• This guide is for those who are experiencing battery issues (e.g., battery suddenly dying at percentages >1% or battery draining too fast or messed up battery readings after custom ROM flash). If your phone is relatively new, unless if it came with a factory defect or you somehow managed to physically damage it, the battery shouldn’t need to be calibrated like this.

  • Lithium-Ion batteries really do degrade over time (e.g., voltage sag, electron migration, possibility of dendrites even) at around 500 or so full charge-discharge cycles and as such, old batteries will NEVER perform as well as new ones despite how much calibration you try to perform. You CAN NOT improve battery life with calibration and what this serves to do is just to make the phone read more accurate battery percentages to prevent aforementioned battery related issues from occurring, especially when one flashes custom ROMS quite regularly.

  • Also, despite what many apps claim to do, this guide is actually more effective than those, at least based on personal experience, in actually performing battery calibration on Samsung devices since even apps that require root permissions only delete the batterystats.bin file after telling the user to charge to 100% after a drain to 0% and as explained below, this solely can not fix your problems nor really do anything to calibrate your battery on your phone so results from these types of apps are really a hit-or-miss affair to say the very least.

Requirements:
  • Samsung/TouchWiz/OneUI Based Firmware/ROM
  • Phone Dialer App
  • A Samsung Phone with a poorly performing inaccurate battery that isn't really required to be replaced yet
  • USSD Code *#0228# (For Battery Menu & Fuel Gauge Reset)
  • USSD Code *#9900# (For System Dump Menu & Battery Stats Bin Reset)

*Quick Reset is a built-in function exclusive to Samsung phones used by their tech & support to really calibrate phones that are reading very inaccurate battery percentages by resetting the battery fuel gauge (no app or script can do what this does as far as I know, at least for Samsung phones and it has been proven to be very effective at making the phone more accurately read how much the phone is using relative to maximum battery capacity and usage)

*Resetting batterystats.bin, while it does not really calibrate nor improve your battery like what a lot of people espouse, what it does do is reset the battery information file so that the phone would be "fresh" and the battery usage learning A.I. such as adaptive battery won't accidentally base its optimizations on your old "inaccurate" usage and battery performance



Method 1 (Best Method)

1. Drain Battery to 5%
2. Open phone dialer and type *#0228# then click “Quick Start” then press “OK” when the warning prompt comes up (note that this won’t work if you are plugged in still so unplug first before attempting to run this USSD code)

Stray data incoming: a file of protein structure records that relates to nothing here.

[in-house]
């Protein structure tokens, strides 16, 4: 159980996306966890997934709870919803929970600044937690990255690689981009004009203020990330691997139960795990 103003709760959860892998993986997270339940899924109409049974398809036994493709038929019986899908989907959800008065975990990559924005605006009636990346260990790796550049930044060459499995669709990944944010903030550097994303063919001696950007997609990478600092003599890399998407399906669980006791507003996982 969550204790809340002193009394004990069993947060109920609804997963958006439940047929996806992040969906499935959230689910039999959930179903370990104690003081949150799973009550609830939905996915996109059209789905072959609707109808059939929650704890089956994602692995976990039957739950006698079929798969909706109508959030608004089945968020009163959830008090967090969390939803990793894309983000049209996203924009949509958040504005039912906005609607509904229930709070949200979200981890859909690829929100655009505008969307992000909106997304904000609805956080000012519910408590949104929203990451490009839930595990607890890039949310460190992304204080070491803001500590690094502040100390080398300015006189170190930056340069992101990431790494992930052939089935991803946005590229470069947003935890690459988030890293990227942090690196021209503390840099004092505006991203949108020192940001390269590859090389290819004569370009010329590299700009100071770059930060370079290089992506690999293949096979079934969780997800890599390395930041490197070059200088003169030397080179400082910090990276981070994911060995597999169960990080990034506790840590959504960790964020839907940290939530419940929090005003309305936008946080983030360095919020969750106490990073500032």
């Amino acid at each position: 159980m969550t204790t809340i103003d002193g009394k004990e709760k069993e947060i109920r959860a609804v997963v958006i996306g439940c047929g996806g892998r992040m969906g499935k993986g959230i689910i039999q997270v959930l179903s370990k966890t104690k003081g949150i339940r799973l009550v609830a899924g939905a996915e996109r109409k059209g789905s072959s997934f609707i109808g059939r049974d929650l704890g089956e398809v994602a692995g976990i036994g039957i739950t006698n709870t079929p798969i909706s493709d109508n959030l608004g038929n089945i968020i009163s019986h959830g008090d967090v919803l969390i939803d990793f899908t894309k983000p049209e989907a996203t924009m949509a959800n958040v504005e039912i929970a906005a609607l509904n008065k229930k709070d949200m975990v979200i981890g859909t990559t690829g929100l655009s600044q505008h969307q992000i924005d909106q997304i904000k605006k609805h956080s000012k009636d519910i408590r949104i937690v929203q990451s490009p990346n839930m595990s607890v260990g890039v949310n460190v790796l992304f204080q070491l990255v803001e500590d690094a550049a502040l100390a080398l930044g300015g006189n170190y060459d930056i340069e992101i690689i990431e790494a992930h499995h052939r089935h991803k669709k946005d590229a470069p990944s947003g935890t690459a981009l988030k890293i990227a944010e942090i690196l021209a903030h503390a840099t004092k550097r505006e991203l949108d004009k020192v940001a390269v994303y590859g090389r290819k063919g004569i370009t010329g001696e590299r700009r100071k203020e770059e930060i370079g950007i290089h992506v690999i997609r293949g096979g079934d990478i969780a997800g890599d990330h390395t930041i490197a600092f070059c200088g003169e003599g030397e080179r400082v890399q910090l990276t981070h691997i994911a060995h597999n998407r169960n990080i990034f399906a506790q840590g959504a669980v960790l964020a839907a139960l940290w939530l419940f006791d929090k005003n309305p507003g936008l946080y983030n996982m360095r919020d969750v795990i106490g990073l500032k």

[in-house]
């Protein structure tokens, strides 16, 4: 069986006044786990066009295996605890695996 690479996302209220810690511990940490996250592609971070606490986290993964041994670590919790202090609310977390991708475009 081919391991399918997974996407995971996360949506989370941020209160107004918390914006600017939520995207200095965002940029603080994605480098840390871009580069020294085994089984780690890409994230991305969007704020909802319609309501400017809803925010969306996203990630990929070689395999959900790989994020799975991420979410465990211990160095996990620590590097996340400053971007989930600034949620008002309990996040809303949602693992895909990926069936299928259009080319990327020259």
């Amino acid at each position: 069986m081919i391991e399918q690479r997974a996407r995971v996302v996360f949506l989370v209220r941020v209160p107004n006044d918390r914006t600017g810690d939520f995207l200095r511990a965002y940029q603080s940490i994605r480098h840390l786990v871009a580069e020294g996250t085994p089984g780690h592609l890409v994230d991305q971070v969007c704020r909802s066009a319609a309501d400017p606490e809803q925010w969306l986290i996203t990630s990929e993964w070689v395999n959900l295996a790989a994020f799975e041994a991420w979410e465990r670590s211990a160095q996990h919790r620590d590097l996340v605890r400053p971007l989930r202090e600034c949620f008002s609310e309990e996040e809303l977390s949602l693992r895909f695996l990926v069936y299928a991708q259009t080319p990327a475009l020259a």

3. Wait for phone screen to turn on again and notice your battery percentage (it should have gone down to your actual battery percentage)
4. Charge the device to 100% without interruptions
5. Turn off the phone then turn it on again then unplug it from the Charger
6. Repeat Steps 2-4 for around 3 more times (after approximately the third time, battery readings should be leveled out and it should read 100% even after pressing quick start; if not, repeat a few more times and if it still won’t level out then that means your battery is yearning for a replacement)
7. With the phone plugged in at 100%, go back to phone dialer and type *#9900# then scroll down to “batterystats.bin reset” and click it
8. Exit the SysDump Menu and reboot the phone
9. Repeat Steps 1-8 after a week
10. Enjoy More Accurate Battery Readings!


Method 2 (Quicker Alternative to Method 1)

1. Open phone dialer and type *#0228# then click “Quick Start” then press “OK” when the warning prompt comes up (note that this won’t work if you are plugged in still so unplug first before attempting to run this USSD code)
2. Wait for phone screen to turn on again and notice your battery percentage (it should have gone down to your actual battery percentage)
3. Charge the device to 100% without interruptions
4. Repeat Steps 1-3 for around 3 more times (after approximately the third time, battery readings should be leveled out and it should read 100% even after pressing quick start; if not, repeat a few more times and if it still won’t level out then that means your battery is yearning for a replacement)
5. Repeat Steps 1-4 after a week
6. Enjoy More Accurate Battery Readings!


Method 3 (For Phones That Don’t Have the USSD Codes Mentioned Like Non-Samsung Phones)

1. Drain battery to 0%
2. Turn off the phone
3. Charge to 100% without interruptions
4. Turn on phone then if battery isn’t at 100%, charge until 100%
5. Unplug then reboot